Tempers Flare At Hearing On Vet Suicides

A suicide awareness poster are displayed during testimony by Veterans Affairs Secretary James Peake, second right, at the House Committee on Veterans' Affairs hearing regarding veterans' suicides on Capitol Hill in Washington, Tuesday, May 6, 2008. Also pictured are Dr. Ira Katz, Deputy Chief Patient Care Services Officer for Mental Health at the Veterans Health Administration, left, and Dr. Gerald Cross, Principal Under Secretary for Health at the Veterans Health Administration, right. (AP Photo/Charles Dharapak) AP Photo

The name of the hearing said it all: "The truth about veteran suicides."

After playing clips of recent CBS News reports from April 21st and 25th of this year outlining attempts within the Department of Veterans Affairs to "cover up" suicide data, Committee Chairman Bob Filner lashed out at the man in charge, Secretary James Peake, accusing the V.A. of "criminal negligence," reports CBS News chief investigative correspondent Armen Keteyian.

"What we see is a pattern -- deny, deny, deny." Filner said.

With his embattled Director of Mental Health Dr. Ira Katz at his side, Secretary Peake presented a detailed series of charts and graphs generally backing CBS News suicide data.

"Far from hiding this issue we are more public about it than any organization that I know," Peake said.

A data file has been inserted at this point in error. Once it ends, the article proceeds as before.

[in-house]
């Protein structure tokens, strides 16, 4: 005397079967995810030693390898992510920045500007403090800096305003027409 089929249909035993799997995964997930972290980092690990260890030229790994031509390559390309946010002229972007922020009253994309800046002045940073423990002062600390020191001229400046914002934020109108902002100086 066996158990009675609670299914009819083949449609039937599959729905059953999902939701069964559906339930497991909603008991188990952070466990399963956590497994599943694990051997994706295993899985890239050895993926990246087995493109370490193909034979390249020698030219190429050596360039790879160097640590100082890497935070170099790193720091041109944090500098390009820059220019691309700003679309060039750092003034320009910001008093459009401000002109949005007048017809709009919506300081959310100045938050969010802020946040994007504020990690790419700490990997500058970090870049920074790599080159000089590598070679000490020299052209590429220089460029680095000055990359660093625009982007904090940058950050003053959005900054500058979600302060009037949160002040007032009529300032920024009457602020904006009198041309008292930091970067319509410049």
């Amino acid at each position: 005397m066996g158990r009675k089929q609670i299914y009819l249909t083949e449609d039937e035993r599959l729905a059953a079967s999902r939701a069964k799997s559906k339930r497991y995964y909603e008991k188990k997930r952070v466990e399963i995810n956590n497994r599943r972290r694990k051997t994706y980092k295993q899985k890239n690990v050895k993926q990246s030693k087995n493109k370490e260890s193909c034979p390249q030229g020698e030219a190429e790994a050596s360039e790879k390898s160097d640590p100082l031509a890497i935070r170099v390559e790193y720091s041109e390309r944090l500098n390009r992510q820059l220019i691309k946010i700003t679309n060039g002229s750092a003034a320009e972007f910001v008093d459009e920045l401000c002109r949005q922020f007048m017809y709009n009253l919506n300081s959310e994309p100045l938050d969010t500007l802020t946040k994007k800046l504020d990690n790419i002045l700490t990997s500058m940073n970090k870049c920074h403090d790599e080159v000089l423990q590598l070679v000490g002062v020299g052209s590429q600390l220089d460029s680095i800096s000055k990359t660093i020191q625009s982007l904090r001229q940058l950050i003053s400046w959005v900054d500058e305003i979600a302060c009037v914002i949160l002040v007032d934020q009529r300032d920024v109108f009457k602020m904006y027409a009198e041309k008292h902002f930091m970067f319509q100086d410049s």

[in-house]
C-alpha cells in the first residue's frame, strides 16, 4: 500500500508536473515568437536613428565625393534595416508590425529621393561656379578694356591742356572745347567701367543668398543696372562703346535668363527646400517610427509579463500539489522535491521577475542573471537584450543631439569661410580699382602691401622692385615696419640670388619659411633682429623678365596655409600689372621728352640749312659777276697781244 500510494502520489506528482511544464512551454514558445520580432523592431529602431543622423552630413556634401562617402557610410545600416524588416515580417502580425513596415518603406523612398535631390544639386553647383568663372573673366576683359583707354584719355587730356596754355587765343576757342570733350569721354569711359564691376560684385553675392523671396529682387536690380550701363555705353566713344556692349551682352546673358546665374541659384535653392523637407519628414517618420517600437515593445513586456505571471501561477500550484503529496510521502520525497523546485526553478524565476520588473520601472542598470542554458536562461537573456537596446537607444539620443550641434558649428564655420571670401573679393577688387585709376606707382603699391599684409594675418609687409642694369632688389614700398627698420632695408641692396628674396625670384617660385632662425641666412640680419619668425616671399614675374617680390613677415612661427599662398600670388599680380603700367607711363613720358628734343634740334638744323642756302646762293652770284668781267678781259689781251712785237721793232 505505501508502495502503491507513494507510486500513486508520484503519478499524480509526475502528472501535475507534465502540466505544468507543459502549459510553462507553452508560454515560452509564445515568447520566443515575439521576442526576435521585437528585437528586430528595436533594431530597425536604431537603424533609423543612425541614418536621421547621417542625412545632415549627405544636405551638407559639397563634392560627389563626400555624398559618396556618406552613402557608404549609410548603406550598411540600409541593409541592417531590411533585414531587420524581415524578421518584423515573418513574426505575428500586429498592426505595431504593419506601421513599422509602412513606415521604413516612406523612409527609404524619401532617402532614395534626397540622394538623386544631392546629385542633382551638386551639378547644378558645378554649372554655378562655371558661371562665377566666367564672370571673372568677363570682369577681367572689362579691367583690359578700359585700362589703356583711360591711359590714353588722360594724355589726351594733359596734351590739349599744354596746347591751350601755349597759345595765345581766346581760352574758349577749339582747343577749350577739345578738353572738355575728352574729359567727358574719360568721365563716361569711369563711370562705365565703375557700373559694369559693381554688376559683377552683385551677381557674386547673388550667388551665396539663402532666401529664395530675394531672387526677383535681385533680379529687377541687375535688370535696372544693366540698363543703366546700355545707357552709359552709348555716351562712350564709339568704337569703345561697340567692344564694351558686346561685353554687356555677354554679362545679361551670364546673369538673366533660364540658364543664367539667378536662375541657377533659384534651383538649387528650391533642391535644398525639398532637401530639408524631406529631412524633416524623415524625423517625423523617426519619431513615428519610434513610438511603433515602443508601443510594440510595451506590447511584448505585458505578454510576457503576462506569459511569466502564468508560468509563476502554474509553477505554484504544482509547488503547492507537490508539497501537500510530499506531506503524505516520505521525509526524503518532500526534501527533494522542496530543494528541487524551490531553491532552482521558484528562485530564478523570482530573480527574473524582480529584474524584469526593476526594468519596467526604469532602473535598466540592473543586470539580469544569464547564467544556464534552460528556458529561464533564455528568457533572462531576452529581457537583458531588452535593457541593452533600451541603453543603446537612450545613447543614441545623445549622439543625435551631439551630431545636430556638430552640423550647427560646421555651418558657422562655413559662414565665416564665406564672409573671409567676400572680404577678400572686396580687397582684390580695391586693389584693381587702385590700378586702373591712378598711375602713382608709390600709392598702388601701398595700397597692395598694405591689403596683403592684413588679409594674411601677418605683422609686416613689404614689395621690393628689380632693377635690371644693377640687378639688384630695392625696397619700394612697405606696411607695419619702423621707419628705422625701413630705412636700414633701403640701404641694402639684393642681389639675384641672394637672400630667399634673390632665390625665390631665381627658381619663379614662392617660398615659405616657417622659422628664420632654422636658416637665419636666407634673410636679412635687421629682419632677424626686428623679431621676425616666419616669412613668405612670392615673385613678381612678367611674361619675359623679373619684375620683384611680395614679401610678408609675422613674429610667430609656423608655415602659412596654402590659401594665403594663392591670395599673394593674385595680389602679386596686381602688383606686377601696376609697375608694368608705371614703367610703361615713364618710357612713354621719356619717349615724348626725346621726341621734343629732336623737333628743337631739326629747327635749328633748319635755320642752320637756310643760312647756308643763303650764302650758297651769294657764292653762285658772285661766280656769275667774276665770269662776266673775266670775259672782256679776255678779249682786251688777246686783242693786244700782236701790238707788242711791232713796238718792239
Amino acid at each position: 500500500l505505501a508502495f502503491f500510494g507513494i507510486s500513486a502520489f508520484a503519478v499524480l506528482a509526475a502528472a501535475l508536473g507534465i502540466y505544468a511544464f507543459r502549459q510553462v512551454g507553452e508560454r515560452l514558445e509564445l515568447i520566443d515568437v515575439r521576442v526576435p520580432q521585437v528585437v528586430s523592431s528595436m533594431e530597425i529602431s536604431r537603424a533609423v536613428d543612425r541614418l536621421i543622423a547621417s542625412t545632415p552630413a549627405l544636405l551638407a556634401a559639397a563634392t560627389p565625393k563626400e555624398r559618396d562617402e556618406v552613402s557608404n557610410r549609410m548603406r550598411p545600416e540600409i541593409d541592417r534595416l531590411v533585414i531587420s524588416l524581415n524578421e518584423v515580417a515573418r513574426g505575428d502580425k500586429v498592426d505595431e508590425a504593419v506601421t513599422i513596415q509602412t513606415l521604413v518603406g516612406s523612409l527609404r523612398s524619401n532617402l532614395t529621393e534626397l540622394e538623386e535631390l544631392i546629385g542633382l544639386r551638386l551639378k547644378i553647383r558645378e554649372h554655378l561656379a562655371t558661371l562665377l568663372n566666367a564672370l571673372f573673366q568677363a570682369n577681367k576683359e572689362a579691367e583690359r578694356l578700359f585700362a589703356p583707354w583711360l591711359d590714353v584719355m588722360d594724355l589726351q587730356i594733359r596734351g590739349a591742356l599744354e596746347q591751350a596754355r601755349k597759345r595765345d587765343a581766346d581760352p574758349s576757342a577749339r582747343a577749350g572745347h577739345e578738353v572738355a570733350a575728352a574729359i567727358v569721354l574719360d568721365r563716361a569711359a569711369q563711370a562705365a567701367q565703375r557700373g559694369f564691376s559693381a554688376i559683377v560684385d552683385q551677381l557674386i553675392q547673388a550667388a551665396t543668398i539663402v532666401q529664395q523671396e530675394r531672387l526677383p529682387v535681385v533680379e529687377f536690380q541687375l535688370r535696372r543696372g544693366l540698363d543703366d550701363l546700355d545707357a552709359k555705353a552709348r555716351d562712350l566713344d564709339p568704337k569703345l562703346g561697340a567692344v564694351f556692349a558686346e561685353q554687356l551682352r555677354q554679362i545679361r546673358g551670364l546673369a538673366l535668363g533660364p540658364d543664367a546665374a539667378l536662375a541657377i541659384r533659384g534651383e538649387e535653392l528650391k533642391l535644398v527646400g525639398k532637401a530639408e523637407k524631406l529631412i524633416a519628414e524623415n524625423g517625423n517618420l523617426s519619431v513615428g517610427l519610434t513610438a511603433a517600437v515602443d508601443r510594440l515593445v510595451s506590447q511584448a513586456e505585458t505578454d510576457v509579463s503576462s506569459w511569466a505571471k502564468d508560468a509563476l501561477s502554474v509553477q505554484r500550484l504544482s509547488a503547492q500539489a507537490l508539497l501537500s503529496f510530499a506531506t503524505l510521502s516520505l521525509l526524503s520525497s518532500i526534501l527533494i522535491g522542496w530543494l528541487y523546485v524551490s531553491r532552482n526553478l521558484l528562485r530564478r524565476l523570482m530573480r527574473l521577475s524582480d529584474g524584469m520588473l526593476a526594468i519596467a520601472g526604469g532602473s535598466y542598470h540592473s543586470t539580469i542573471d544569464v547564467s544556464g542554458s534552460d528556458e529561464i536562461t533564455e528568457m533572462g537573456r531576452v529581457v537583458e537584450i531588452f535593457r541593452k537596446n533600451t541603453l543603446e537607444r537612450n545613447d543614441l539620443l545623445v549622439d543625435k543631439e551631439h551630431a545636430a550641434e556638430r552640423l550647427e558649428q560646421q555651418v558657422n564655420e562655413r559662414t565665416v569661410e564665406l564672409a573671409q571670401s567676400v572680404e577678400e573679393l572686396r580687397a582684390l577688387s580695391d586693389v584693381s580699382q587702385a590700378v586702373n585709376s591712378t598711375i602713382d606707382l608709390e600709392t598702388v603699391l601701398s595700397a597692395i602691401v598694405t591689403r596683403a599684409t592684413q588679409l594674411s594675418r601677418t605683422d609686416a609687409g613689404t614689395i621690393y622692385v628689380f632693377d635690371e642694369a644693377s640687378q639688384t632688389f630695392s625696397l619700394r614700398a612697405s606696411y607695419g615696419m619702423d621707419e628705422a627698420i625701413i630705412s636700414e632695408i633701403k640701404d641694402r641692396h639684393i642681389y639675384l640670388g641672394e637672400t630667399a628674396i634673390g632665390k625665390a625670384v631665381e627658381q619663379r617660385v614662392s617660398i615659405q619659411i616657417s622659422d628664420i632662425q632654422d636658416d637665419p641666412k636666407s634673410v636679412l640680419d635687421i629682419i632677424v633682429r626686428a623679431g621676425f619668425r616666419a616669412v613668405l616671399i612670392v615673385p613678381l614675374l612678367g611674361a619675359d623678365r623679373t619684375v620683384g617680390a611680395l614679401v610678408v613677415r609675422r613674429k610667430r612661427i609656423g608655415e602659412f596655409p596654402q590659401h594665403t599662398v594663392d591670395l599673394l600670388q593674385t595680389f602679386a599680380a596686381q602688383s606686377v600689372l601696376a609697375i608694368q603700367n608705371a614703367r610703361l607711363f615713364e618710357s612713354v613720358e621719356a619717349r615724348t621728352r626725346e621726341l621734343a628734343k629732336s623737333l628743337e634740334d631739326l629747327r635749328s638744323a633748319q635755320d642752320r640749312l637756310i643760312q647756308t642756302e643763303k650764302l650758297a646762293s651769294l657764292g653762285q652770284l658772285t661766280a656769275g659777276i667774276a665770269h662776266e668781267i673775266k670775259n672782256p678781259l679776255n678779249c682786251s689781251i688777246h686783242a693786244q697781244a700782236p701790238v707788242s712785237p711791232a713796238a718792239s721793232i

"I've never had concern about their overall estimate for numbers of veteran suicides," Katz told the committee.

But several lawmakers weren't buying it, citing a Feb. 13 e-mail titled "Not for CBS News" where Katz appears to be trying to keep attempted suicide numbers quiet.

Read the e-mail, "Re: Not For the CBS News Interview Request"
Read an e-mail quoting suicide numbers
"That was very unfortunate," Katz said. "It was an error. I apologize for that."

Outside the hearing room we asked Peake to answer repeated calls from Congress for Katz's resignation.

"I do not have any intention of relieving Dr. Katz," Peake said.

"So Dr. Katz stays?" asked Keteyian.

"That's my plan, absolutely," Peake answered.

Peake said the plan now is to sweep aside any talk of a cover-up and tell Congress and the American public the truth about veteran suicides.

CBS News first reported on the epidemic of suicide in the V.A. in November 2007, finding that more than 6,000 veterans killed themselves in 2005 alone. That averages out to more than 120 per week. Katz immediately dismissed our report at a December 12th committee hearing, saying CBS's numbers were not "an accurate reflection of the rates."
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